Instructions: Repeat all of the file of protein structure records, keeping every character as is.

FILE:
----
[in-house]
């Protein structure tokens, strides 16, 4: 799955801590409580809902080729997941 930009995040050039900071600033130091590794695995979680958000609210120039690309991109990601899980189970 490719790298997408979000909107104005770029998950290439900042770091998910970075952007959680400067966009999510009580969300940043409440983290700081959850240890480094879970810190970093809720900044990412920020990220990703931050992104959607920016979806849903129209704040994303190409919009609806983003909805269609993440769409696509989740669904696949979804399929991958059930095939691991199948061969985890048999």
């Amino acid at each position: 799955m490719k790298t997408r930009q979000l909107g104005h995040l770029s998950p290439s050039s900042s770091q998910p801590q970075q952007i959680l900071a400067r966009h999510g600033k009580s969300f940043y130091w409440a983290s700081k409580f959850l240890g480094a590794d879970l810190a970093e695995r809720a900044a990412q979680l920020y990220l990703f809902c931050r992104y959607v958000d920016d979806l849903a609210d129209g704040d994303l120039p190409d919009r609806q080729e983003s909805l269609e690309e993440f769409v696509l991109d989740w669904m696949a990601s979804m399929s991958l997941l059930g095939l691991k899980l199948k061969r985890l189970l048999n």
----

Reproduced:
[in-house]
């Protein structure tokens, strides 16, 4: 799955801590409580809902080729997941 930009995040050039900071600033130091590794695995979680958000609210120039690309991109990601899980189970 490719790298997408979000909107104005770029998950290439900042770091998910970075952007959680400067966009999510009580969300940043409440983290700081959850240890480094879970810190970093809720900044990412920020990220990703931050992104959607920016979806849903129209704040994303190409919009609806983003909805269609993440769409696509989740669904696949979804399929991958059930095939691991199948061969985890048999």
């Amino acid at each position: 799955m490719k790298t997408r930009q979000l909107g104005h995040l770029s998950p290439s050039s900042s770091q998910p801590q970075q952007i959680l900071a400067r966009h999510g600033k009580s969300f940043y130091w409440a983290s700081k409580f959850l240890g480094a590794d879970l810190a970093e695995r809720a900044a990412q979680l920020y990220l990703f809902c931050r992104y959607v958000d920016d979806l849903a609210d129209g704040d994303l120039p190409d919009r609806q080729e983003s909805l269609e690309e993440f769409v696509l991109d989740w669904m696949a990601s979804m399929s991958l997941l059930g095939l691991k899980l199948k061969r985890l189970l048999n």